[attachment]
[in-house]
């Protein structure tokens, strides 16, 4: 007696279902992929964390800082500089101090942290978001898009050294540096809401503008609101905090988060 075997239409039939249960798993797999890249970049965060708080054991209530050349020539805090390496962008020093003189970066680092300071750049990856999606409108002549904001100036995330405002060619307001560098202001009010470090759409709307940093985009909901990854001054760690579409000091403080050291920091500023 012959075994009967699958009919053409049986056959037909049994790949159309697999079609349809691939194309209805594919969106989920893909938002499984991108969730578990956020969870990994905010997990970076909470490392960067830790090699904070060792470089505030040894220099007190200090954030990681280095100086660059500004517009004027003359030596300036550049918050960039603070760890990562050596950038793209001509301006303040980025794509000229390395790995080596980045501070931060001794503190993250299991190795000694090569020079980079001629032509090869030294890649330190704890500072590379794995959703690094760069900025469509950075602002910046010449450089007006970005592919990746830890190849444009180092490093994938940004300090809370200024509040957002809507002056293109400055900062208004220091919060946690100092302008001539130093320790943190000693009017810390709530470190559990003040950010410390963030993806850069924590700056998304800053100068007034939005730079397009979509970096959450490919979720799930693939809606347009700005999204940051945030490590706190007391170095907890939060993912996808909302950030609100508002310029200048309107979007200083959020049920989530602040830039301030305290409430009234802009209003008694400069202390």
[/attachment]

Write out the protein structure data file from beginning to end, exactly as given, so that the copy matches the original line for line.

[in-house]
């Protein structure tokens, strides 16, 4: 007696279902992929964390800082500089101090942290978001898009050294540096809401503008609101905090988060 075997239409039939249960798993797999890249970049965060708080054991209530050349020539805090390496962008020093003189970066680092300071750049990856999606409108002549904001100036995330405002060619307001560098202001009010470090759409709307940093985009909901990854001054760690579409000091403080050291920091500023 012959075994009967699958009919053409049986056959037909049994790949159309697999079609349809691939194309209805594919969106989920893909938002499984991108969730578990956020969870990994905010997990970076909470490392960067830790090699904070060792470089505030040894220099007190200090954030990681280095100086660059500004517009004027003359030596300036550049918050960039603070760890990562050596950038793209001509301006303040980025794509000229390395790995080596980045501070931060001794503190993250299991190795000694090569020079980079001629032509090869030294890649330190704890500072590379794995959703690094760069900025469509950075602002910046010449450089007006970005592919990746830890190849444009180092490093994938940004300090809370200024509040957002809507002056293109400055900062208004220091919060946690100092302008001539130093320790943190000693009017810390709530470190559990003040950010410390963030993806850069924590700056998304800053100068007034939005730079397009979509970096959450490919979720799930693939809606347009700005999204940051945030490590706190007391170095907890939060993912996808909302950030609100508002310029200048309107979007200083959020049920989530602040830039301030305290409430009234802009209003008694400069202390």